5. Acceptance: Being able [to accept] one’s life the way it is. Adapting and accepting one’s life situation.

Although standard nursing homes have probably never provided all of these aspects, at least not very well, the lockdown of old people, the banning of visitors, the panicked and overworked staff, has resulted in a complete and absolute removal of anything that could contribute to the “Joy of Life”. Did anyone ask even a single resident whether they would like to take their chance on the virus and continue to live life as normal?

The Canadian Forces report briefly mentioned sedation, but Spanish medical documents indicate that this is the solution when hospitals don’t want nursing home patients which, in Spain, is all the time right now. SECPAL, a Spanish palliative care society, writes (my translation):

In patients with COVID + a poor prognosis, and poor control of symptoms, who are not candidates for treatment in an ICU it could indicate that palliative sedation is necessary when the ordinary treatment is insufficient, and symptoms cannot be controlled.

Palliative sedation is performed with Midazolam, a benzodiazepine medication, that has a side effect of suppressing efforts to breathe. If the maximum dose of Midazolam is reached, then Levomepromazine should be used instead, a neuroleptic drug. Some of its side effects include on blood pressure and the heart.

It is important to understand that these patients may have health conditions that could be treated, and that untreated may cause pain. Sedation will not make the cause of the pain go away, but as the pain increases the patient will be pushed closer and closer to a coma.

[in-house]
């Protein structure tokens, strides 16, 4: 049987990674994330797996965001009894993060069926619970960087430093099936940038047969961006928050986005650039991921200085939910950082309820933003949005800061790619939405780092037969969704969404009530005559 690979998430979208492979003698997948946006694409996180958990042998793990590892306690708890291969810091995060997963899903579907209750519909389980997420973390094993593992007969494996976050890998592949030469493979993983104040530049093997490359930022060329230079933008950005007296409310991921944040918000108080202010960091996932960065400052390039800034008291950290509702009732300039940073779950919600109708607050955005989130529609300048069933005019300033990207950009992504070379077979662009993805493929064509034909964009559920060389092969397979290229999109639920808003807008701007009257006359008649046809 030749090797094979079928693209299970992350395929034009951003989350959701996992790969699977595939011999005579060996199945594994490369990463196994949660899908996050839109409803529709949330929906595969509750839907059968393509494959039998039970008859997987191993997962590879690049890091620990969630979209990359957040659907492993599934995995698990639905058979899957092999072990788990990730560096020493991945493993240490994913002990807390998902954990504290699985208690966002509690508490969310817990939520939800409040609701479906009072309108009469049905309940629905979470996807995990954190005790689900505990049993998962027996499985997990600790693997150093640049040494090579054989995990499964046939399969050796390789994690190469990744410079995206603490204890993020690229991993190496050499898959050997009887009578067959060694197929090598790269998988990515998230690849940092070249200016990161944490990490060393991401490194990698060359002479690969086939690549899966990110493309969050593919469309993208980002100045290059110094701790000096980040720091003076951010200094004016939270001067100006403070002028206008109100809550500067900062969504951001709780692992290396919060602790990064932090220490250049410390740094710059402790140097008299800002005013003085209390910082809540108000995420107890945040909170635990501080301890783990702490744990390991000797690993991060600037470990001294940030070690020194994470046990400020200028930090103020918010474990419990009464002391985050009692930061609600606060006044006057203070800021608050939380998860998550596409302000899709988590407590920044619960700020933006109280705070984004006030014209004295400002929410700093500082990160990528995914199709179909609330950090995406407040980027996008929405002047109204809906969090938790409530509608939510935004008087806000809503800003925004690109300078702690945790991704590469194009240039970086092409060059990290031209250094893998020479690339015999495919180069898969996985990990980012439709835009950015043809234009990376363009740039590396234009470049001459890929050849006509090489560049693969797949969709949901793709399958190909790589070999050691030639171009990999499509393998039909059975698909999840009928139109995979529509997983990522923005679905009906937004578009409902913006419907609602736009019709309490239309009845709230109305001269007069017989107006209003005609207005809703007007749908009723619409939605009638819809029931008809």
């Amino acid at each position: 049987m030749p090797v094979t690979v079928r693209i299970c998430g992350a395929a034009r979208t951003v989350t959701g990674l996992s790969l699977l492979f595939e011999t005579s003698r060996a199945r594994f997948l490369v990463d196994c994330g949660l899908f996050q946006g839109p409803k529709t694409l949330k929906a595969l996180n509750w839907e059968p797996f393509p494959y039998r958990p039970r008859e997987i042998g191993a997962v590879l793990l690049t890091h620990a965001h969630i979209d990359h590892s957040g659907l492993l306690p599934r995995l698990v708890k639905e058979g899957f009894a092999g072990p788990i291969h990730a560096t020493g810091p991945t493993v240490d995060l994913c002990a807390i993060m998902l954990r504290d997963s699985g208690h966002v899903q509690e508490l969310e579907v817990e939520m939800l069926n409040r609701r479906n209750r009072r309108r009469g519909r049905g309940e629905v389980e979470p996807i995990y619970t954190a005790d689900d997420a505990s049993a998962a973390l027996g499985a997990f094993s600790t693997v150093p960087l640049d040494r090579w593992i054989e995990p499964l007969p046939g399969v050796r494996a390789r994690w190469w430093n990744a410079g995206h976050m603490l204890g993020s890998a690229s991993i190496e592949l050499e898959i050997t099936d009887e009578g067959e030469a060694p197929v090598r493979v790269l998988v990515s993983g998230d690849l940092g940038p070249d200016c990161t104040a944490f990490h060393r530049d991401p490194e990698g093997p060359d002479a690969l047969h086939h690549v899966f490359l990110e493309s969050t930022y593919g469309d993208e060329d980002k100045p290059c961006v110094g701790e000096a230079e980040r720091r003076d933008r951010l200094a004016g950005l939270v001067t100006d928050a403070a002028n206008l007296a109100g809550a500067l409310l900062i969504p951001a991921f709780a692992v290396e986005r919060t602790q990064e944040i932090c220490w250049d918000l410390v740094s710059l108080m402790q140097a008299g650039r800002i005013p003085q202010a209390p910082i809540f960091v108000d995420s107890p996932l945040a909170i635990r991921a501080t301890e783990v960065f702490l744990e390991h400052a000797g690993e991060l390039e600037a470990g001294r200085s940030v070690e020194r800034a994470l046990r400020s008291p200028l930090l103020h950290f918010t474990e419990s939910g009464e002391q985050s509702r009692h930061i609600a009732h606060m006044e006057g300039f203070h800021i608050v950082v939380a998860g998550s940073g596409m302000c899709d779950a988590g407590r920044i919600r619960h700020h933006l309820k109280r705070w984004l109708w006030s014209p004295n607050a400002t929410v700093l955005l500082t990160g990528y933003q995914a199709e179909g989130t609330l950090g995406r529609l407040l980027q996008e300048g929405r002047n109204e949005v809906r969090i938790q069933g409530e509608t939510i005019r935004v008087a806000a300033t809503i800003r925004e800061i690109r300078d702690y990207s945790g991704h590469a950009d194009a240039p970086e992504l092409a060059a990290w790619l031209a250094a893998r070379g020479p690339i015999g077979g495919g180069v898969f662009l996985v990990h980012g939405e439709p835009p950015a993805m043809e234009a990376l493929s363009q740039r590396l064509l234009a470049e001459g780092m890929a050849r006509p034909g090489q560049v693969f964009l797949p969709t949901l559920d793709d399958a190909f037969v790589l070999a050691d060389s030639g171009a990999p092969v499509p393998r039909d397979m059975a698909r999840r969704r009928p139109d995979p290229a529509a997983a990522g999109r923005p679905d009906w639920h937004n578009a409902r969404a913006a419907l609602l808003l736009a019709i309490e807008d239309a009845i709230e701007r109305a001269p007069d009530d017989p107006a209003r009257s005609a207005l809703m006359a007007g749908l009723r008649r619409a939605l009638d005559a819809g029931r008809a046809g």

Finally, the SECPAL recommendations suggest the removal of various types of medication, but also hydration. Lack of hydration will lead to death.
Little is known about the specific situation in Sweden, but according to a BBC report, workers are coming forward to state that transfer of residents to hospitals is discouraged, and that nursing home staff are not allowed to administer oxygen without the approval of a doctor.

Conclusions

I believe that the isolation of patients in nursing homes has not prevented deaths, but has caused deaths. Elderly, infirm people have nothing to live for any more, and poor care and abuse can no longer be observed, and stopped, by visiting friends and relatives. Underpaid staff, those who have not quit or been put in quarantine, are even more overworked than normal, resulting in poor care, frustration and abuse. Hospitals do not want nursing home patients, and the recommended alternative for the nursing home is to sedate and, if that doesn’t work, sedate some more.

Sweden, like virtually every other country, imposed an absolute ban on nursing home visitors. If this is the most destructive part of the lockdown then it is fair to say that Sweden did actually lock down when they banned visitors to nursing homes on March 31st, and this explains why its death rate is in the middle of the pack. We will never know if Sweden would have had a far lower death rate if the doors of their nursing homes had been left open to the outside world.

David Crowe is a Canadian independent researcher of infectious disease models and the host of a weekly radio show in Canada called The Infectious Myth.